Even on a night that saw a surefire touchdown slip through his fingers, Erick All still showed promise in the Michigan football team’s season-opener.
In the 13th-ranked Wolverines’ 49-24 win over Minnesota, the sophomore tight end finished as one of four Wolverines with multiple receptions — hauling in two catches for 33 yards as Michigan opened its season without senior tight end Nick Eubanks.
Beyond the box score, the drop sticks out like a sore thumb. Offensive coordinator Josh Gattis set him up about as well as he could have, using a 12 personnel set to dupe the Gophers’ defense. Junior quarterback Joe Milton took the shotgun snap, tucked the ball and drifted to his right. But instead of keeping it himself, Milton planted his left foot, reared back and threw a strike to All as he streaked through a gap between Minnesota’s two deepest defensive backs.
Milton’s throw hit All square in the hands, but he turned his head upfield before he could reel it in. In one of a couple blunders on an imperfect night for All, who also failed to bring in a back-shoulder throw in the end zone a few drives earlier, the ball fell to the turf.
“He had the opportunity for a touchdown,” Michigan coach Jim Harbaugh said Monday. “He’s such a good catcher, so natural to catch it that he pulled his head away as the ball was coming in. He just expects to catch everything and always does.”
Maybe not always. But on the next play, the Wolverines went right back to him. As Milton rolled left, he found All in the flat. He did the rest of the work, taking it 27 yards before going down at the Gophers’ four yard line.
“Oh, man, after that play, I thank God because after dropping that ball, I was just way too excited,” All said during a Zoom with reporters Monday. “I feel like the coaches knew that and they gave me the second opportunity. If it weren’t for that second play, I never would have been able to redeem myself and I think it would’ve been in my head.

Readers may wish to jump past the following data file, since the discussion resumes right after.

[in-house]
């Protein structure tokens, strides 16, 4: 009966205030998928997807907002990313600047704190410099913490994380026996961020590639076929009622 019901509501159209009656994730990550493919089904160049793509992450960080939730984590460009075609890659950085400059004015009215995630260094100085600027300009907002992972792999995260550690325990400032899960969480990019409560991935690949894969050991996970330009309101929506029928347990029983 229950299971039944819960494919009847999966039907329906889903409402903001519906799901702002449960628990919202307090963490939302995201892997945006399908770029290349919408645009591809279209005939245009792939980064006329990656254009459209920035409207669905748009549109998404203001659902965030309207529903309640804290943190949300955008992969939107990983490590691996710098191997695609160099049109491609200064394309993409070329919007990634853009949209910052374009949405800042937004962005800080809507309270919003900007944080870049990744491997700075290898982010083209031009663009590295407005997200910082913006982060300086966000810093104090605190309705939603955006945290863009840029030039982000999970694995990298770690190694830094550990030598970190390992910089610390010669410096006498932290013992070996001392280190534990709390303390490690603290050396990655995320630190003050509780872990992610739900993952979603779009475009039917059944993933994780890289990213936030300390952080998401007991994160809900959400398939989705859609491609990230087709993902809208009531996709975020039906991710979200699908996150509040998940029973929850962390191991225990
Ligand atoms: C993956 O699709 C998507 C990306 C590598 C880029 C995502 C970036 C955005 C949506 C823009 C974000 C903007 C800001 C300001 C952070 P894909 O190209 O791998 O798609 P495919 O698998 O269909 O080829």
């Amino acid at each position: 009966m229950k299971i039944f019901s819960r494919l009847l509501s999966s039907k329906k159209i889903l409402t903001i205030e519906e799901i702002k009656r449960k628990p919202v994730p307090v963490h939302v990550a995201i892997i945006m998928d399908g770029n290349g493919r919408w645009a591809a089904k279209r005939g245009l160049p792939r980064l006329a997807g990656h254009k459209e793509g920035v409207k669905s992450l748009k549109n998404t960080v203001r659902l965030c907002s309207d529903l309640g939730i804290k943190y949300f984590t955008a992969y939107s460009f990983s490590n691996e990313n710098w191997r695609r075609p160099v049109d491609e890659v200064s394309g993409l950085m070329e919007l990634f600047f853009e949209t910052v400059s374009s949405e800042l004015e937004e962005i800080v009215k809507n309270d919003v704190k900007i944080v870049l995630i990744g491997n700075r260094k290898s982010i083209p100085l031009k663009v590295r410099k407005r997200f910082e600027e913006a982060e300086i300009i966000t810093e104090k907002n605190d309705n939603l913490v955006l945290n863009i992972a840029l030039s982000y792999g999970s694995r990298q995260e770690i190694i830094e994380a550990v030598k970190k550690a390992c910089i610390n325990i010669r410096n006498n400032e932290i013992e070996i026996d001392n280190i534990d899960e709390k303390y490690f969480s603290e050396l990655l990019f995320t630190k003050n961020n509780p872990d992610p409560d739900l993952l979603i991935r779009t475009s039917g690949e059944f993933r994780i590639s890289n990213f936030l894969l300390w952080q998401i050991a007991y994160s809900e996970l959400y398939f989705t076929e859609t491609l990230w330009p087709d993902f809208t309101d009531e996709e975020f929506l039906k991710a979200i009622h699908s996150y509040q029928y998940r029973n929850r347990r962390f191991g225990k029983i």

“They just had the confidence that I don’t really drop balls. I don’t know. But thank God that the coaches believed in me and I was able to get out there for the second play and do what was right.”
Though All’s hiccup might have been a defining moment of the night, his performance as a blocker didn’t go unnoticed. With All’s help, Michigan’s offense firmly controlled the line of scrimmage throughout the game. It’s something he’s worked on diligently since arriving in Ann Arbor last year, and in the grand scheme of things, significantly more meaningful than a drop here or there.
For All, the most important development in his blocking came in the weight room. He’s gained nearly 15 pounds of muscle since playing last season at 229 pounds, which has allowed him to be more physical in the trenches.
The result? A better understanding of concepts taught by tight ends coach Sherrone Moore and an ability to implement them immediately.
“When it comes to old school and new school blocking, I really couldn’t even tell you the difference to be honest,” All said. “I just know that when you hit somebody hard, they don’t like it. … Whatever coach Moore teaches me, I know it’s right because this man is a genius when it comes to football and blocking and doing things the right way as a tight end.”
Added Harbaugh: “I thought (All) was really impressive. The unheralded player, probably of the entire offense, his blocking was phenomenal, in line, on the perimeter, just tremendous.”
On Saturday, All showed he belonged. He’s a player the staff has praised for the better part of the last year, and even when Eubanks returns, his blocking could be enough to carve out a meaningful role.
“Those first-game jitters are finally out of the way and we’re ready to roll,” All said.
If Michigan’s 49-point effort was merely a way of shedding jitters, it makes you wonder about its offensive ceiling — and All’s role within it.
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